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Published June 13, 2024

UMN’s Solar Vehicle Project earns second place in World Solar Challenge

SVP wins second place and Eberle-Selwood Championship Arrow Cup after their one-week race in Australia.
Image by Pachia Thor and Saji Champlin (courtesy)
The full Solar Vehicle Project team poses with the car and their trophies.

The University of Minnesota’s Solar Vehicle Project (SVP) club won second place in the cruiser car class after racing in the 2023 Bridgestone World Solar Challenge (WSC) in Australia.

The 23-student crew left late September to spend six weeks preparing for a one-week race across Australia with their solar car.

The two-person solar car is a cruiser car, built to be practical and similar to a prototype for a car that could be seen on the road someday, said race crew captain Joel Roberts.

It was a tough, six-day race that spanned roughly 1,800 miles across the Australian desert from Darwin to Adelaide, Roberts said. Of the ten cruiser cars racing, half of them were out by the second day.

“It took a long time,” Roberts said. “Solar cars don’t go quite as fast as normal cars usually because you’re trying to save energy, so you can only go as fast as you can afford to go without running your battery low.”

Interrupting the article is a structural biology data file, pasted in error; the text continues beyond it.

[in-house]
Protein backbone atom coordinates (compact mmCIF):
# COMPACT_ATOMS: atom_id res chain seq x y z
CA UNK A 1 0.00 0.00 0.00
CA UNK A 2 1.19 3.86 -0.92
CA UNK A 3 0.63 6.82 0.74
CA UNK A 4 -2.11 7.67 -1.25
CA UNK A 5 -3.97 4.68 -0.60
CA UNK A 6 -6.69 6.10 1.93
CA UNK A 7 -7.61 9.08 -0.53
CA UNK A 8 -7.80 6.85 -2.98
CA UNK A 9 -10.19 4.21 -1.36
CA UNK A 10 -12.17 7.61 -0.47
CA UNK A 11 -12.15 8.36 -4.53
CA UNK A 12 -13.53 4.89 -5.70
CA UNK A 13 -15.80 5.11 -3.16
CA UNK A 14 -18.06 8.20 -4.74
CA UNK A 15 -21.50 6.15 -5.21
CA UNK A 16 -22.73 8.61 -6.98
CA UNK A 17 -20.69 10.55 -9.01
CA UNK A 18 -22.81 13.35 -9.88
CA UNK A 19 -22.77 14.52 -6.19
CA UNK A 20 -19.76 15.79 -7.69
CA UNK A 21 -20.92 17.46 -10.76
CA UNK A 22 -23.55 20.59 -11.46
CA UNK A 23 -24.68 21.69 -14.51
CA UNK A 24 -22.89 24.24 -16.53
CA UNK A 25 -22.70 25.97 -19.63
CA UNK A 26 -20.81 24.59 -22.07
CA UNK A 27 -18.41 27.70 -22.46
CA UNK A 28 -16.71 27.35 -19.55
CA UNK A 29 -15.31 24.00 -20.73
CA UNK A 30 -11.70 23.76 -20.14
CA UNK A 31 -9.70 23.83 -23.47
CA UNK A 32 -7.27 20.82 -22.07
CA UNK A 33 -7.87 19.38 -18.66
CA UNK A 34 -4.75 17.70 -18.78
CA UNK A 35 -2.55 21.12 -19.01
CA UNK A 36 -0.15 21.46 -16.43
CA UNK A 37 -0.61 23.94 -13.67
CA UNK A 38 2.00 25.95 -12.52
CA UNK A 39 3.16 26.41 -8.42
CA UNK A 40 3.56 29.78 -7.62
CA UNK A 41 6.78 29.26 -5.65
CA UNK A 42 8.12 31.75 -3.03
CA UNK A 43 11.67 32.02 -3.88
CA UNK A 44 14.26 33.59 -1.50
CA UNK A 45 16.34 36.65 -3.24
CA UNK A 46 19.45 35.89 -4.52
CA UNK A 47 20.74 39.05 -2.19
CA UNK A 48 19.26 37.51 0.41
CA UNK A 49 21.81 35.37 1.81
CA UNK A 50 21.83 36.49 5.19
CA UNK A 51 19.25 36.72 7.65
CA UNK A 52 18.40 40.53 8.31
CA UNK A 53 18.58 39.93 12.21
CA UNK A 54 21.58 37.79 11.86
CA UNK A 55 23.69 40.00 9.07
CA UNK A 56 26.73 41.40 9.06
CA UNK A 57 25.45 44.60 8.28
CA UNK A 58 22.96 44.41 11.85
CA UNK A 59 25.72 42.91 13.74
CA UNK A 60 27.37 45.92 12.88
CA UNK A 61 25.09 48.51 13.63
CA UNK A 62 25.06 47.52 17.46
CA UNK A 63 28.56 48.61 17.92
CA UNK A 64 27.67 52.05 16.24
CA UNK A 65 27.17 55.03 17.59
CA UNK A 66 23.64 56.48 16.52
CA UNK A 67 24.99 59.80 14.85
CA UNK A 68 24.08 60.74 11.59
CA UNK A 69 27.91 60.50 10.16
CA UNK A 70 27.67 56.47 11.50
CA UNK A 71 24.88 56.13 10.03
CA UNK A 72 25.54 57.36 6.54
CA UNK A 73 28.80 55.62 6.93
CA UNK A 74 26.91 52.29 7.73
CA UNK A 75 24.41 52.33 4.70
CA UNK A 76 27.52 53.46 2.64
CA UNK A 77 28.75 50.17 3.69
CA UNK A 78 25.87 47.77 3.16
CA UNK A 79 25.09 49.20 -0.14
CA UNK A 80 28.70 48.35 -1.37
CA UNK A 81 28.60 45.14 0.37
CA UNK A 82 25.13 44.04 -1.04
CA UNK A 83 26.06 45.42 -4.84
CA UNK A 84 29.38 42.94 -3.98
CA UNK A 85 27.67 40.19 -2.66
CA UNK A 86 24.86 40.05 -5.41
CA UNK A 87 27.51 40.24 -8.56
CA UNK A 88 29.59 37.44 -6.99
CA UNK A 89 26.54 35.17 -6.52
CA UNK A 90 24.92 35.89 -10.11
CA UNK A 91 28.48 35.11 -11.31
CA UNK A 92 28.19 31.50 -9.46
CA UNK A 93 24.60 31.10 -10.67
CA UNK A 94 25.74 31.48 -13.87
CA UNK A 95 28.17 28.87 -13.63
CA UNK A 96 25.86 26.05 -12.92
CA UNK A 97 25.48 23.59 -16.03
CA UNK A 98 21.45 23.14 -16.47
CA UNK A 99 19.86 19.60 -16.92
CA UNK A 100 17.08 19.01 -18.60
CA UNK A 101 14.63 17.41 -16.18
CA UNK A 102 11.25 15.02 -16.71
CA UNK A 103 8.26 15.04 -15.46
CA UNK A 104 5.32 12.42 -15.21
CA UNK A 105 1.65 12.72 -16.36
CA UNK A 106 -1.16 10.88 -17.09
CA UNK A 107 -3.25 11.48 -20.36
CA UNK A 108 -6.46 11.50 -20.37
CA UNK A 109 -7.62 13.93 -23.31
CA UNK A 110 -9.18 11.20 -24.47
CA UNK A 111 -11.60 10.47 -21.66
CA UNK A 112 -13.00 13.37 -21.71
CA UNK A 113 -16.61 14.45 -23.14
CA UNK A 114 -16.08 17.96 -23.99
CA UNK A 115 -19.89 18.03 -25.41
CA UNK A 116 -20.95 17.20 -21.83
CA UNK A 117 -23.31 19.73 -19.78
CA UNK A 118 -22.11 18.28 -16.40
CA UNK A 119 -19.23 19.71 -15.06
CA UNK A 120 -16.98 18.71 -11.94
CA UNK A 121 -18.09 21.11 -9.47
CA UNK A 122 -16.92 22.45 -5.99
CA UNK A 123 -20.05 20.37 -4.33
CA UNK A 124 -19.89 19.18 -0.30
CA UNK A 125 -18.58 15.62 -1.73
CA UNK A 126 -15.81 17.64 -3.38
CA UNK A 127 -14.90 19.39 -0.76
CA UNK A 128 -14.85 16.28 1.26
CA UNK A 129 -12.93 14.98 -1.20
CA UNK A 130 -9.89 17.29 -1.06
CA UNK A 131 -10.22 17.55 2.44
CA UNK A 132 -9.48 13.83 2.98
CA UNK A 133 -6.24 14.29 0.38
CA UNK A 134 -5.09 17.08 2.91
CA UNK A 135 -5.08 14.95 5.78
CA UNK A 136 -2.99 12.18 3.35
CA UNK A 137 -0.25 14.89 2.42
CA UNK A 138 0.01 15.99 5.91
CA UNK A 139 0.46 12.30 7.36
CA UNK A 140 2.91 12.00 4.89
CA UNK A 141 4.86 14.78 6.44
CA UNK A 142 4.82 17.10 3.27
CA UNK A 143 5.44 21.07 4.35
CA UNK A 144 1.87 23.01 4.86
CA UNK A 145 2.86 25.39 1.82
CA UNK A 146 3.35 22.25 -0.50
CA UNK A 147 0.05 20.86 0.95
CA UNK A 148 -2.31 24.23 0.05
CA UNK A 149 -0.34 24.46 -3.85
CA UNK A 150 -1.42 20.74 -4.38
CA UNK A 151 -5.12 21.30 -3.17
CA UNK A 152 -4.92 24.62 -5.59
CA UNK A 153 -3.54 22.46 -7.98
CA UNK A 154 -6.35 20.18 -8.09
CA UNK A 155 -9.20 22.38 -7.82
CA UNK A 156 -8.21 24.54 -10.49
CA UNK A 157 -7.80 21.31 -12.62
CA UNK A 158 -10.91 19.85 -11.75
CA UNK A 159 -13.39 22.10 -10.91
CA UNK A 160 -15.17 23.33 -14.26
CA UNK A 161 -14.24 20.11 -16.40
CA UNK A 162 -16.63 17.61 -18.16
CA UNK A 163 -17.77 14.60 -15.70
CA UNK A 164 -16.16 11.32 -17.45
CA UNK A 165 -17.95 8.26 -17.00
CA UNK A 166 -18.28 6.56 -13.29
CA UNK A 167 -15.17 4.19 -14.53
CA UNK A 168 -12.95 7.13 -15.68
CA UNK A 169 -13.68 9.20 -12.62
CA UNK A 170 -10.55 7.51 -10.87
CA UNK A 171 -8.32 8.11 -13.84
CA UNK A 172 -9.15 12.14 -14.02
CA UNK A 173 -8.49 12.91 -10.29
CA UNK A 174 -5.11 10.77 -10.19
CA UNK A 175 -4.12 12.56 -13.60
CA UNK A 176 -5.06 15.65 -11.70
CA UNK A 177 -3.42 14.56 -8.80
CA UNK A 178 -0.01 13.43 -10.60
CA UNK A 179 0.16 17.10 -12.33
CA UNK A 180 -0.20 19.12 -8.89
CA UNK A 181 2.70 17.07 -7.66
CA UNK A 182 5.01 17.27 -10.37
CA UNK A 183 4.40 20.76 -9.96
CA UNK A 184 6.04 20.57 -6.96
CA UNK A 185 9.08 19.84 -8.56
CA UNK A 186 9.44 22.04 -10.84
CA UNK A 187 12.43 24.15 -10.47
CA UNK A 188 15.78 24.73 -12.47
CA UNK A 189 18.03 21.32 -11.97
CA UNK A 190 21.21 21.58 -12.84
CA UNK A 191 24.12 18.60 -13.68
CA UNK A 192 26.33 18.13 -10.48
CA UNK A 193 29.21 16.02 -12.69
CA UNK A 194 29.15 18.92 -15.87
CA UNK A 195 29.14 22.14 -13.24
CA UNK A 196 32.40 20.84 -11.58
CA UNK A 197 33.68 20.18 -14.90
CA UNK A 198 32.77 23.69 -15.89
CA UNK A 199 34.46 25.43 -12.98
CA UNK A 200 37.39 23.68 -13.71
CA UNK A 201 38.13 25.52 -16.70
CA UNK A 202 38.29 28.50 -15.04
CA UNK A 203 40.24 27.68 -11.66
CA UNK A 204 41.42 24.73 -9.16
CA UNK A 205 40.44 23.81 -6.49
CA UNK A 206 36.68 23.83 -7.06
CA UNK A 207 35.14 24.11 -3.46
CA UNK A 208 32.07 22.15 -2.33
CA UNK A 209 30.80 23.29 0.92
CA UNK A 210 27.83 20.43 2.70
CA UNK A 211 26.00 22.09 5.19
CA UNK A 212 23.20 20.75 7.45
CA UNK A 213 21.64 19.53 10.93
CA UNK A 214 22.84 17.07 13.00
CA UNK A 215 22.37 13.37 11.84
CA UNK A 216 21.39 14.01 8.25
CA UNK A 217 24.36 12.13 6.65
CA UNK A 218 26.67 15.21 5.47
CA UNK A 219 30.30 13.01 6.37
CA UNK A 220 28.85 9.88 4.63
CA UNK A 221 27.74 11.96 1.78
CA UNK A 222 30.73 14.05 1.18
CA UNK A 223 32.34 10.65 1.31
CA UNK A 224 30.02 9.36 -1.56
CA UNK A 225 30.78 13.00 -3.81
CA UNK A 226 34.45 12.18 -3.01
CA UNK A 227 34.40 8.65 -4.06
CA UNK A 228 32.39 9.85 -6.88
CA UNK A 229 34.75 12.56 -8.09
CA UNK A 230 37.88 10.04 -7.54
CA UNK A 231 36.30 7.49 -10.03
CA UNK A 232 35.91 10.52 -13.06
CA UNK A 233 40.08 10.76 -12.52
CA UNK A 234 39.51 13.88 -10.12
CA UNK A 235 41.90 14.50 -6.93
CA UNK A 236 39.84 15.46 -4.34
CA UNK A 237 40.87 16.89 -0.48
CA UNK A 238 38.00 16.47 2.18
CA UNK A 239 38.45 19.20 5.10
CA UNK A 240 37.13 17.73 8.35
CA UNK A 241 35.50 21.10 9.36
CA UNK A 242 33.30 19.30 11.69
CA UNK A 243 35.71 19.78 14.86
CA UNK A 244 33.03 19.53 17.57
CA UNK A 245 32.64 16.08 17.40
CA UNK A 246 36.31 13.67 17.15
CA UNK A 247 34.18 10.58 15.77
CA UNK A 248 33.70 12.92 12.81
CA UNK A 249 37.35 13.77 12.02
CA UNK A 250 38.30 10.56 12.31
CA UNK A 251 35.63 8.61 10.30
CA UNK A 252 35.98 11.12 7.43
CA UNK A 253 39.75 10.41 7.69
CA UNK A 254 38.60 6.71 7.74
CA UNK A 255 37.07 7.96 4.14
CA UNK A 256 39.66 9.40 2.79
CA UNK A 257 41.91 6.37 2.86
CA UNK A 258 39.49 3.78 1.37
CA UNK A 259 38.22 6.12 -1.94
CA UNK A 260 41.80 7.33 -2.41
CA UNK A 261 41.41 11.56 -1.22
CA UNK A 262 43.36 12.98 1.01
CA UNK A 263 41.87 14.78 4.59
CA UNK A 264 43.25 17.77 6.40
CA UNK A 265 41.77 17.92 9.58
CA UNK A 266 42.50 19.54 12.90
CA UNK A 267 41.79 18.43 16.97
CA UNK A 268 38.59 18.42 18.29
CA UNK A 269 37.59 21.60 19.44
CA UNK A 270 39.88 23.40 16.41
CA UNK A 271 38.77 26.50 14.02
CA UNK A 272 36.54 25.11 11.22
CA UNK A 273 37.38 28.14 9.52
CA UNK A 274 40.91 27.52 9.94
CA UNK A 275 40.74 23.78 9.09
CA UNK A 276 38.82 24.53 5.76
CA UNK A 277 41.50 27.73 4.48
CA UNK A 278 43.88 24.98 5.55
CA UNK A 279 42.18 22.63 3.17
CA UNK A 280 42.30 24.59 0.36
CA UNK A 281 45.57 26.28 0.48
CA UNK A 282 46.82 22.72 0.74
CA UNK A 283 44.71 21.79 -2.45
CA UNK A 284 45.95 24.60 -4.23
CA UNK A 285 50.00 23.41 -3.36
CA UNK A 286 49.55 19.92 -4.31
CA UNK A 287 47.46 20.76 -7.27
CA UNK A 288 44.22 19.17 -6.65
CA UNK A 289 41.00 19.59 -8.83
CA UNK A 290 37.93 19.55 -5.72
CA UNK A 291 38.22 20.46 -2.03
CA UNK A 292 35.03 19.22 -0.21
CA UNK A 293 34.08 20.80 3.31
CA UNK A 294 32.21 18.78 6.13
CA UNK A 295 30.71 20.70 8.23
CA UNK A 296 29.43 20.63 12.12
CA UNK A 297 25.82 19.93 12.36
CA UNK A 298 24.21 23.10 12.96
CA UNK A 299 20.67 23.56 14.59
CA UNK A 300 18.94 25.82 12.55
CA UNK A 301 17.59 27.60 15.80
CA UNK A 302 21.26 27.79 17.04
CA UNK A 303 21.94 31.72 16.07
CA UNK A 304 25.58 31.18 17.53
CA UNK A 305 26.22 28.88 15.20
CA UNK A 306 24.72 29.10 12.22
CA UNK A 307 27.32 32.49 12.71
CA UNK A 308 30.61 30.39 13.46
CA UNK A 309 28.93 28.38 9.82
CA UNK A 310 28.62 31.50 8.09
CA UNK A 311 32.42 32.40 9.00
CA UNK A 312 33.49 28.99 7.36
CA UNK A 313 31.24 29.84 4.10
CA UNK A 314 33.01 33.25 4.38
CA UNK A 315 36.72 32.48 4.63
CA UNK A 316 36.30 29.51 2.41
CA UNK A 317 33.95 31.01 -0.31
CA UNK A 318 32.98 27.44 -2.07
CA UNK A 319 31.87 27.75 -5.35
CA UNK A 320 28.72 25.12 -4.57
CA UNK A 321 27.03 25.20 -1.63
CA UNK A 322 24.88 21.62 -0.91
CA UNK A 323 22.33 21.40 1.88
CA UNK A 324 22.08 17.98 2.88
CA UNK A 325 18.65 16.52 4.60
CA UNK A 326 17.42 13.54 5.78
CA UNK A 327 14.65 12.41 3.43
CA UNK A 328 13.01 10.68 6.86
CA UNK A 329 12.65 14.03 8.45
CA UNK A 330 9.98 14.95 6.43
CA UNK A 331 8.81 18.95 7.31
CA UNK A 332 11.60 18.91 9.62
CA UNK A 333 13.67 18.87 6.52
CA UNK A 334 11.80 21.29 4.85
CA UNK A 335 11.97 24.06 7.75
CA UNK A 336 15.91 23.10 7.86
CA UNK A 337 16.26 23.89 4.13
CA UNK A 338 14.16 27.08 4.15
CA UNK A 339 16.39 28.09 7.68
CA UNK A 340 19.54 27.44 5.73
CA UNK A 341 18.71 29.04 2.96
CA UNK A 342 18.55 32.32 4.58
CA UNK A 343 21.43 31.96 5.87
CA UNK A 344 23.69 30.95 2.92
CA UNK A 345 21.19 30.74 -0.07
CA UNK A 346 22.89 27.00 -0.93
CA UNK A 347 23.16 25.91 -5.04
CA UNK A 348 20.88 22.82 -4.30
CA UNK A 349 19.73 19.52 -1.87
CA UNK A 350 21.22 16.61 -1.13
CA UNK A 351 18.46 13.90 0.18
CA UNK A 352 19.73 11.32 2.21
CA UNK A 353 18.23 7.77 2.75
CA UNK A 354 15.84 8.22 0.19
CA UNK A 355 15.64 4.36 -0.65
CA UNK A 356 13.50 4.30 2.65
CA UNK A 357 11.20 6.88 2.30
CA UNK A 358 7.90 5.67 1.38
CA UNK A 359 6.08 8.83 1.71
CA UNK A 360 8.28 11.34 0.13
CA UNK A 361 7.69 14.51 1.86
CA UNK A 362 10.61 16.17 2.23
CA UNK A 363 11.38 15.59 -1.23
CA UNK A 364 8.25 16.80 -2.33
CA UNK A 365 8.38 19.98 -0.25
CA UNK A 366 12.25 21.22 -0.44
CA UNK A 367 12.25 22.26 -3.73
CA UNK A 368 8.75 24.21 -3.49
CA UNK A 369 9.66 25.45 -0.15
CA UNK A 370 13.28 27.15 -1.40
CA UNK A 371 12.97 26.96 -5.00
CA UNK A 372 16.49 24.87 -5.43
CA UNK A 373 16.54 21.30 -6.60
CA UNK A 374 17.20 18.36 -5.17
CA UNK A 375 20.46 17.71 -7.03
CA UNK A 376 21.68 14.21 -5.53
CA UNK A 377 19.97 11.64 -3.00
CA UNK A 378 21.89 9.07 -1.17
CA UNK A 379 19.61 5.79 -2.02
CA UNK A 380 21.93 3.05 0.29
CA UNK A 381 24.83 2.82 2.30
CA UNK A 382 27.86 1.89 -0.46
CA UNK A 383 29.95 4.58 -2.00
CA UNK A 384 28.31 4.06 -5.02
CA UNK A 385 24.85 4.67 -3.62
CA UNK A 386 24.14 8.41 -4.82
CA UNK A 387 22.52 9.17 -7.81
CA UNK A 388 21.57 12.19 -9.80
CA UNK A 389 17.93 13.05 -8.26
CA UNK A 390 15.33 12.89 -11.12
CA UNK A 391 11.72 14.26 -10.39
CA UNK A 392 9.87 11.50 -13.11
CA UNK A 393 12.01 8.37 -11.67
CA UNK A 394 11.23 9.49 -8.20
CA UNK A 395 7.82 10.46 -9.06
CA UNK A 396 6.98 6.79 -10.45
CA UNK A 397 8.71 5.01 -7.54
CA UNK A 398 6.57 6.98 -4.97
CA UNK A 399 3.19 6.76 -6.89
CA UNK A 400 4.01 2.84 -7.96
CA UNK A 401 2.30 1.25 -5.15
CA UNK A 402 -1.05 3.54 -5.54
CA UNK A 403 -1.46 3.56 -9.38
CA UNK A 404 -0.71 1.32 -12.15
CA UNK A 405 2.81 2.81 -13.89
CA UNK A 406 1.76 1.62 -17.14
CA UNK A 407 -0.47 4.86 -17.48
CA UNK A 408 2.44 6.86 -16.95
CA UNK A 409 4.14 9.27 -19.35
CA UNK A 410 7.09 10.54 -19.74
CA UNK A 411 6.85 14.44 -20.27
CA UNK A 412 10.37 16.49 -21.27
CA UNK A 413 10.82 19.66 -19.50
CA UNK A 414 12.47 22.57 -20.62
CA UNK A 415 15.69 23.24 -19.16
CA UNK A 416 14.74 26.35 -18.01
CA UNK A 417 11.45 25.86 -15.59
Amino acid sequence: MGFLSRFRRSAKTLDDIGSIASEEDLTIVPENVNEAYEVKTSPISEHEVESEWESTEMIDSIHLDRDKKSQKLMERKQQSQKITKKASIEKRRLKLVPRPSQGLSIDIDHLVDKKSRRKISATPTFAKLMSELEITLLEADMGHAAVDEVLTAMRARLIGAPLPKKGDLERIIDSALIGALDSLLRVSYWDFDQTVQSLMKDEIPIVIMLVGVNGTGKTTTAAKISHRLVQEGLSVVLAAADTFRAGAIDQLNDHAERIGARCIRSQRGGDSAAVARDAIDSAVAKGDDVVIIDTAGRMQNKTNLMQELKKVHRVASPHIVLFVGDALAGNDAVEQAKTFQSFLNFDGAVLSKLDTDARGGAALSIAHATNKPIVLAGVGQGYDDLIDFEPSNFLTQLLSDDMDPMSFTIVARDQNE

According to Roberts, the long journey included camping on the side of the road at night, as Australia’s land ownership laws are not strict.

“Most of that land is just empty so you can kind of just pull right off and set up your tents and it was kind of wild just being out there under the stars with nothing out there for miles and miles and miles,” Roberts said.

The team faced a tough challenge at the end of the race. With strong headwinds and smoke from bushfires blocking the sun, none of the cruiser cars left in the race could finish, and the officials ruled the results would be determined by what had already happened in the race, Roberts said.

According to Roberts, scoring cruiser races is complicated because it is based on how much the team has to externally charge the car during the race, how many people the car can carry and meeting deadlines throughout the race.

Lily Andersen has been a general electrical member for three years on SVP and was the system lead for lights and vision for the race. She said they had not planned for long-lasting severe winds, but neither had the other teams.

“Our goal was to definitely cross the finish line and complete that third stage, but at the same time, we were proud of how our car performed,” Andersen said.

The team stopped seven kilometers behind the leading team, but according to Roberts, this is the first time the team had a podium finish, only finishing as high as fourth place in the previous six times they raced the WSC.

“Second place is a huge honor,” Roberts said. “In our ten years of competing in that race, it’s bigger than we’ve ever done before.”

Andersen said the team kept driving despite the extreme weather and harsh environment as a way to test drive the car, ultimately crossing the finish line.